|Length||36 feet 0 inches|
|Beam||9 feet 0 inches|
The Argonaut I or Argonaut First as Simon Lake preferred to call her was built alongside John Holland's Plunger in Baltimore, Maryland and launched in 1897. The Argonaut I was a truly unique craft.
The Argonaut I was a bottom crawler rather than a true submarine. When on the surface, she was propelled by a traditional propeller, but when submerged, she crawled along the bottom using two forward mounted toothed wheels and a smaller stern mounted wheel that could be steered. She was powered by a 30 h.p. gas engine on the surface and submerged. When submerged, air was drawn in though a canvas hose connected to a floating buoy (the first configuration) or a long tube (the second configuration).1
A typical diving evolution began by bringing the vessel to a stop and lowering two anchors to the bottom. Once the anchors were down, the ballast tanks were filled until the deck was awash. Then the anchor chain was hauled in, drawing the Argonaut to the bottom. Once on the bottom, additional water was added to the ballast tanks in order to hold the vessel on the bottom and the anchors were pulled into their recesses.2 The Argonaut could then be driven around the bottom of the bay much like a "horseless carriage".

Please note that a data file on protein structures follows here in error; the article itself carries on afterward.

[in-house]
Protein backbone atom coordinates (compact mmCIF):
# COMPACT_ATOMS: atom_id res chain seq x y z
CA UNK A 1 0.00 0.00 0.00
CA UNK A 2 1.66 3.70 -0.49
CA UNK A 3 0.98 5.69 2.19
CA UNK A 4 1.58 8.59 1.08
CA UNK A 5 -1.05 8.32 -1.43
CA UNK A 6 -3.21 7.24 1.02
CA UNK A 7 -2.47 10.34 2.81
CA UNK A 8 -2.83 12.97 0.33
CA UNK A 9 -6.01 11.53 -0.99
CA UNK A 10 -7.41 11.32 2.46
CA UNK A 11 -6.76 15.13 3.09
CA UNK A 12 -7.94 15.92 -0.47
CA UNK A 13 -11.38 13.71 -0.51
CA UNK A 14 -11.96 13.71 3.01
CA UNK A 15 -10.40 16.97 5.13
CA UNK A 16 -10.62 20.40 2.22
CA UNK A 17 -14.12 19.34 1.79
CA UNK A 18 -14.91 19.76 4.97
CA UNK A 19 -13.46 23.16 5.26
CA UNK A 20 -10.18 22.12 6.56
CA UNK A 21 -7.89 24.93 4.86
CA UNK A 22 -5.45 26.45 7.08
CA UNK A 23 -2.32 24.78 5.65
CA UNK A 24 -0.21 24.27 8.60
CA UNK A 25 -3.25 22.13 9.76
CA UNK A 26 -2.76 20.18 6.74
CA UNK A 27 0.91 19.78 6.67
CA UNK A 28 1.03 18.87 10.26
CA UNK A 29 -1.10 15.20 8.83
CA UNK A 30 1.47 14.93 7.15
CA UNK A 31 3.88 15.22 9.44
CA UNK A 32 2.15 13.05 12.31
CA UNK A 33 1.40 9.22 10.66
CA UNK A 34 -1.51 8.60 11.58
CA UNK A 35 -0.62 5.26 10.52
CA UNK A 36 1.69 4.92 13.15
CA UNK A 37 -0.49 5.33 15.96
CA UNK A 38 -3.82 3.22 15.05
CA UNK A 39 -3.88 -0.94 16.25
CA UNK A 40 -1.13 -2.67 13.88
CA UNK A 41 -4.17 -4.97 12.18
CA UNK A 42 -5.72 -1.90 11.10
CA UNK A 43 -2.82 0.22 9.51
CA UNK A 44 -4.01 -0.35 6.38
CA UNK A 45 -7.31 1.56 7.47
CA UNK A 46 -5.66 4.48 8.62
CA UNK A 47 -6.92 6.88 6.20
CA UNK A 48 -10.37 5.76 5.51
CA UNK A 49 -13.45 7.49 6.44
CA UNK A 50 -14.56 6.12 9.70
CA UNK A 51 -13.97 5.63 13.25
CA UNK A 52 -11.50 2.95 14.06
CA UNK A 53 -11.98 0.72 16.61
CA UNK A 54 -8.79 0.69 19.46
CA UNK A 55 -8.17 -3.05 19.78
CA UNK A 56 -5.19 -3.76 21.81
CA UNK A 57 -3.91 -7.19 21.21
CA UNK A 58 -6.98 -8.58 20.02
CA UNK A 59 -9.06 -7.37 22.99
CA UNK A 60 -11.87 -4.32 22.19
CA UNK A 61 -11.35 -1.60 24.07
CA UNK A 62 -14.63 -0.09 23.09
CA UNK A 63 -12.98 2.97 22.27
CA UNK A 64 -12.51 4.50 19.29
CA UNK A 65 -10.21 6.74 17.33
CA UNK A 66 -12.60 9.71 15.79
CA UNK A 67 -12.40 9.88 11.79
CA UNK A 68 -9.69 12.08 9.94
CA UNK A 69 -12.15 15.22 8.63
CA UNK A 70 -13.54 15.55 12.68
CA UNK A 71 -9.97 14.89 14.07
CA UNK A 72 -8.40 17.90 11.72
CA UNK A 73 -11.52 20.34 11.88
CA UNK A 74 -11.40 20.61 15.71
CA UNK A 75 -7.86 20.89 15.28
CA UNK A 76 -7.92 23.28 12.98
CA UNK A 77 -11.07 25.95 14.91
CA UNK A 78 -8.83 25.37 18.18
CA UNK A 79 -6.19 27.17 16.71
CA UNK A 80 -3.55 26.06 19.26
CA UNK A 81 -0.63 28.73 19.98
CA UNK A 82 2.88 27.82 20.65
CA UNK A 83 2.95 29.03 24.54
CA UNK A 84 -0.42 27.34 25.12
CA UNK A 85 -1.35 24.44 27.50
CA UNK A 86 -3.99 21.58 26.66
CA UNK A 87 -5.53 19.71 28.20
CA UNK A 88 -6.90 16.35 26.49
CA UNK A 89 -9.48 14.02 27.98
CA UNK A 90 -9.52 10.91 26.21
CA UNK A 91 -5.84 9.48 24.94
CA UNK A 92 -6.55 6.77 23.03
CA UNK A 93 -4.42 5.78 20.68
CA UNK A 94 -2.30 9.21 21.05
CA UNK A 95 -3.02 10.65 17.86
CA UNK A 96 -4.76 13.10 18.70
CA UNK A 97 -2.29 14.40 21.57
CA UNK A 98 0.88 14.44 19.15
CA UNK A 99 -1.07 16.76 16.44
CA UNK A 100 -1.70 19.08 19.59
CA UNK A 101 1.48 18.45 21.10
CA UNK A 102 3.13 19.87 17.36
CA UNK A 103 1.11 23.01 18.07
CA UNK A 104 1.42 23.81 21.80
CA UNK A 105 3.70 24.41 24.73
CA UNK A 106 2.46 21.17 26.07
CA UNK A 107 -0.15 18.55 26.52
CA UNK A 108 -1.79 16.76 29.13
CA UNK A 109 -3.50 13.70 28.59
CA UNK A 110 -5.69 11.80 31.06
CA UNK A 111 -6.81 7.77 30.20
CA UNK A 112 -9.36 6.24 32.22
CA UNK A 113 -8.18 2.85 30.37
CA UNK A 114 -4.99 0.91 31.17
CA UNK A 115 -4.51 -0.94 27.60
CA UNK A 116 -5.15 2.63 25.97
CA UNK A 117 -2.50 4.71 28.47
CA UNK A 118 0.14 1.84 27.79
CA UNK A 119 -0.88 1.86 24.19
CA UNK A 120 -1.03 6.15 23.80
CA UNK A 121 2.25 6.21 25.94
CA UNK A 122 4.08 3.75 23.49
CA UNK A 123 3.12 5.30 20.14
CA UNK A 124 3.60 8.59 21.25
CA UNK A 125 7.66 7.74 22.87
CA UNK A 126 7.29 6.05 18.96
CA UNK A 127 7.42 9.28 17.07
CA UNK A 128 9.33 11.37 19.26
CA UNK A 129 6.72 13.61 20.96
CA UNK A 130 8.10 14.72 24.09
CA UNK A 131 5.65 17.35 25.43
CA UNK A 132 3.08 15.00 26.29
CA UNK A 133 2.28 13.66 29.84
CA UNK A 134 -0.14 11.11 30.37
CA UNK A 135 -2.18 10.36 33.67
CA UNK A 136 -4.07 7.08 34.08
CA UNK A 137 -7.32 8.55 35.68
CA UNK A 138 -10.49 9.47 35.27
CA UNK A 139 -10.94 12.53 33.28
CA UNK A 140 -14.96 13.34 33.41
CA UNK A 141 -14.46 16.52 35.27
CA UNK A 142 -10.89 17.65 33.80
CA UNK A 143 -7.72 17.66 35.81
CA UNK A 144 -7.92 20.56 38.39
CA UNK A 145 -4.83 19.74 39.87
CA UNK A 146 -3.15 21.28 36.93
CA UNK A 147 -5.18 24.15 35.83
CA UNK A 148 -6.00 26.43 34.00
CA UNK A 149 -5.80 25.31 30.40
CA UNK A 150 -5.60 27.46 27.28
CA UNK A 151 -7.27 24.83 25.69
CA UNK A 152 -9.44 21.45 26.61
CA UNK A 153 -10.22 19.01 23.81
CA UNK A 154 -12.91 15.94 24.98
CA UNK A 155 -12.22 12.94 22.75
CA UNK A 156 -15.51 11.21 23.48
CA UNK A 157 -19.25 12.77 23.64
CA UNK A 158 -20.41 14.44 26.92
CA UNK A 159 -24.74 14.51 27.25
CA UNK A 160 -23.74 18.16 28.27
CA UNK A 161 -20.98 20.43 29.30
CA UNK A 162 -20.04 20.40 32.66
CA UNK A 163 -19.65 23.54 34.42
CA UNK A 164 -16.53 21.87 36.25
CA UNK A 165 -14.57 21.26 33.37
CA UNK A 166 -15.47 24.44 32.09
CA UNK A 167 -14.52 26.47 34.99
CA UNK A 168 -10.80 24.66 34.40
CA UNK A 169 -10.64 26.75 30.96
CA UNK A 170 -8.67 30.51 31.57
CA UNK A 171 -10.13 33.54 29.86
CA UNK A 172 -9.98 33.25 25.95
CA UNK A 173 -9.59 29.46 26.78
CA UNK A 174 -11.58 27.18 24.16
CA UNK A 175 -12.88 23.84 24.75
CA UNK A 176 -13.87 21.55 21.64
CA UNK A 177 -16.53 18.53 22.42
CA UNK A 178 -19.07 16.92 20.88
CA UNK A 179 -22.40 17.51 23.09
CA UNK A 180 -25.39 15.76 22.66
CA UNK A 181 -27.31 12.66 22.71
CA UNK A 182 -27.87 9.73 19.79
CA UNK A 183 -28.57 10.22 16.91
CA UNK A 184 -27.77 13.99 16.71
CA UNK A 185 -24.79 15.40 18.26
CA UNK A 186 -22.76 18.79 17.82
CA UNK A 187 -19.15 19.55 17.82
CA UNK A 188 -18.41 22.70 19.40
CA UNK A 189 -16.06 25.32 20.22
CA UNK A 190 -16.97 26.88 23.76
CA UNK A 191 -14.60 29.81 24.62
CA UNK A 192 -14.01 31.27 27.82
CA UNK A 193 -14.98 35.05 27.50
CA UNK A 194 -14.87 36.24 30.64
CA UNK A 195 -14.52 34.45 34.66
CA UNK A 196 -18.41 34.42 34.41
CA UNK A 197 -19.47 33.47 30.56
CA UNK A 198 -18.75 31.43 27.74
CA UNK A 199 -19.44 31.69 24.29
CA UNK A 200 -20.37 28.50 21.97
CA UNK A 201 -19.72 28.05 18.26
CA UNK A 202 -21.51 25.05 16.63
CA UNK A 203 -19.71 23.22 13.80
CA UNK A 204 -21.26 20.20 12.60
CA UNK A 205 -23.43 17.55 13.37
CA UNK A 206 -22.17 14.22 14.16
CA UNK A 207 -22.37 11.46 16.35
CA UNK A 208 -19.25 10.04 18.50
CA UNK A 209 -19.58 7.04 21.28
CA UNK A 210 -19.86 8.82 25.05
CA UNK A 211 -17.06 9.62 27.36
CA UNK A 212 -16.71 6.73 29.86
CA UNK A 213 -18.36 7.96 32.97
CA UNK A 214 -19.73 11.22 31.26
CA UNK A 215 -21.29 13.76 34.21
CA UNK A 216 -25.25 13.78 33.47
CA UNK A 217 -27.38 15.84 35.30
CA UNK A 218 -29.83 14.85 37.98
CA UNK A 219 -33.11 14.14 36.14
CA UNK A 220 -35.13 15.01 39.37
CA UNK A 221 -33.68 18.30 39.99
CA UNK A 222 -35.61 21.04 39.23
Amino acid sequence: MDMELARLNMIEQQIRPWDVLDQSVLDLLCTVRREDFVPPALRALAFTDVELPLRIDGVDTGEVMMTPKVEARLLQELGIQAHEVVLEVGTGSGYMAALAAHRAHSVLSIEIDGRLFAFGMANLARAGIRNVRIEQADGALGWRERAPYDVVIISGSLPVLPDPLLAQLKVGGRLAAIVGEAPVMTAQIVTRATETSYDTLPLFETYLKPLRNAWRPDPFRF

The Argonaut I was not a warship. She carried no weapons. Instead, she was fitted with a lock-out chamber for hard hat divers. The chamber was four feet long, capable of being presurized and had a hatch in the bottom. Simon lake startled many a visitor by submerging the submarine and opening this hatch to display the bottom of the bay or river.3
Inspite of surviving many storms, Simon Lake was not satisfied with the seakeeping characteristics of his vessel. In 1899, the Argonaut I underwent extensive modifications at the Robbins Dry Dock Company in Brooklyn during which a yacht-like superstructure was added. This superstructure nearly doubled the length of the boat. The remodelled vessel was renamed Argonaut II.4
Ó2000,2001, 2002 Gary McCue
Gary W. McCue